This year has been a torrid one for many businesses and employees. Just when it looked like things were getting better, a second wave of coronavirus hit, plunging us into yet more uncertainty.
This is no less true for our Jewish community, many of who live and work in London, which has moved into Tier 2 restrictions, as well as in Essex, also in Tier 2, and Manchester and Liverpool, which have been put into the most restrictive Tier 3 category.
In 2020 we have seen more people than ever turn to our charitable communal organisations, including Work Avenue (job/business support), the Paperweight Trust (citizens advice), JAMI (mental health), Ahada (bereavement) and many others.
Looking at the world at work, we can see how our community is hurting.
Simchas being postponed or severely restricted has caused severe problems for everyone from caters to entertainers to florists.
The travel and hospitality industries have been decimated, affecting not just those directly working in them but also the occupations – such as taxi drivers and cleaners – that depend on them.
But it’s so much more than that too. The 1,500 people from our community helped by Work Avenue in 2020 cover a whole range of occupations including actors, entrepreneurs, barbers, optometrists, airline pilots, therapists, property agents, personal trainers and dentists.
Last week’s announcement by Chancellor Rishi Sunak of changes to the Winter Economy Plan will therefore be welcomed by businesses and employees alike.
A detailed rundown of measures can be found on the Government’s website and it improves or continues lots of previously announced schemes.
The successor to furlough, called the Job Support Scheme (JSS), has been changed for the better.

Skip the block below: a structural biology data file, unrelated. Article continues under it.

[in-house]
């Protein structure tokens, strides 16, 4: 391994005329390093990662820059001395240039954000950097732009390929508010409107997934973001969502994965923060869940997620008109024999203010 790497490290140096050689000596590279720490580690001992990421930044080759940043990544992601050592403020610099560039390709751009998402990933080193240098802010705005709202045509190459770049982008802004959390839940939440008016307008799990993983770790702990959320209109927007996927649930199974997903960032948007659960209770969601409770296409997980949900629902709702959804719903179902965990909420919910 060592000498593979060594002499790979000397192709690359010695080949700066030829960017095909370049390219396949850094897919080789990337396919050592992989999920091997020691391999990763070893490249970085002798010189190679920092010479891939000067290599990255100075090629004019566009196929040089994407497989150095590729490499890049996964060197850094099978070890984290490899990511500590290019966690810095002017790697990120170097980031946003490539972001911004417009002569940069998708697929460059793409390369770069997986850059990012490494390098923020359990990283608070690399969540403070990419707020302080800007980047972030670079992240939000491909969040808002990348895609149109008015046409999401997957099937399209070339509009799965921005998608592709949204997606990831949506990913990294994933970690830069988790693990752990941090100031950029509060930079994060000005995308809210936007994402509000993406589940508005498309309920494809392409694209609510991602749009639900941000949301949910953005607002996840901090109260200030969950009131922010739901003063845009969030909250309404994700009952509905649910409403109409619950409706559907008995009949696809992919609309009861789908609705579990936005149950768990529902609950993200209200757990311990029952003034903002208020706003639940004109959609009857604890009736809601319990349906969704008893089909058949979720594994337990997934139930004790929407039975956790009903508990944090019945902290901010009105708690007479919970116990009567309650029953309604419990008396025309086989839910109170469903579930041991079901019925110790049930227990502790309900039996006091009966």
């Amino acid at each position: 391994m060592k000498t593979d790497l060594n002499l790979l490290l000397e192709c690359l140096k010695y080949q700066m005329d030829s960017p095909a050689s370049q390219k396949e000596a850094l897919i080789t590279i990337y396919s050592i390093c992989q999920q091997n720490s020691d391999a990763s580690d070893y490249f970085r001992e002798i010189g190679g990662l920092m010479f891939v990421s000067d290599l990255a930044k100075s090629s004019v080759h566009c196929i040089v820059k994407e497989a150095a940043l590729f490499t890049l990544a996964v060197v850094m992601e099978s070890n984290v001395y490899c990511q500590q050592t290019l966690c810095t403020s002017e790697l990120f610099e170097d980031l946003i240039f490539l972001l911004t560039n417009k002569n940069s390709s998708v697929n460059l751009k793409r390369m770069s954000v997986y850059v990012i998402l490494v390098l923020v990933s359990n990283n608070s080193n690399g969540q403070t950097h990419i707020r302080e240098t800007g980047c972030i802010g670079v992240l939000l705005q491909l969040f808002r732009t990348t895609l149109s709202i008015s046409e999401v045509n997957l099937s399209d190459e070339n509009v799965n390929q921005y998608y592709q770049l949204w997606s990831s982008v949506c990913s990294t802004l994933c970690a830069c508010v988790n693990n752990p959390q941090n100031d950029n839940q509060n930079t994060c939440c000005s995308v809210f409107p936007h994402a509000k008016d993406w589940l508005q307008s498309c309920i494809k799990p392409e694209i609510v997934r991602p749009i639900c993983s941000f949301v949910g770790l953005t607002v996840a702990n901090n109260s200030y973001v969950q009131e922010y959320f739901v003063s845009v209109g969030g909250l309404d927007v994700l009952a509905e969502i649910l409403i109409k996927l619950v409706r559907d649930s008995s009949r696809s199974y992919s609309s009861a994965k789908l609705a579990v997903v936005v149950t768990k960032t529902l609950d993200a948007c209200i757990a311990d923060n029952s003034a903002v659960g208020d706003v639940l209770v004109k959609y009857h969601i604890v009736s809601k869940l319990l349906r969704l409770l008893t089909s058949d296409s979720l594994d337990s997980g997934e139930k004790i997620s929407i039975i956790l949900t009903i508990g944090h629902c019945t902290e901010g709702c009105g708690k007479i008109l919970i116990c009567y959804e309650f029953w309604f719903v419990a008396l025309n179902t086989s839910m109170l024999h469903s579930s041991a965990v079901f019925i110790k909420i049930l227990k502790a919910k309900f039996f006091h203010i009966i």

When originally announced last month, employers had to cover 55% of overall wages with employees working a minimum of a third of their contracted hours.
The minimum number of hours employees have to work has now been lowered to a fifth and the government will now fund 62% of the wages for hours not worked. This more than doubles the maximum payment and, in the most generous case, the taxpayer will now go from funding 22% of wages to just under half.
The scheme will, as before, be open to all small and larger businesses that can show an impact on revenues. While aimed at those suffering in Tier 2, it is not explicitly tied to that status and is available across the UK.
For companies in Tier 3 that are forced to close, the JSS goes further and will see the Government pay two thirds of their workers’ wages.
The Chancellor announced specific help for hospitality and leisure businesses facing tougher restrictions – including cash grants for struggling firms of up to £2,100 per month.
This will be especially welcomed by those in our community who have lost the income usually generated by weddings, barmitzvahs and our communal dinners and gala events.
Grants for the self-employed have also doubled from 20% to 40% of previous earnings, meaning the maximum grant will go up from £1,875 to £3,750. These can be applied for by self-employed people in all tiers who’ve stopped trading or have seen a significant fall in trade. The Chancellor also promised “two further payments to come”.
With previous studies by the Office for National Statistics finding that Jewish people are more likely to self-employed than those of any of other faiths, this is a welcome move for our community – although we are still awaiting more detail of what’s being done for those set up as limited companies.
There is no doubt that coronavirus will continue to affect the economy, this winter and beyond, so it’s vital to have this support in place.
The Government has been fair and made changes where certain people were falling through the net.
Of course, as before, there are sadly those who will fall through the gaps in support and this will be an even harder time for them.
For those who are not able to benefit from Government support at this time, Work Avenue can help assess their situation and see how they can maximise their earning potential. So please get in touch.
As I said at the start, this is a torrid time. But with support, together we can get through it.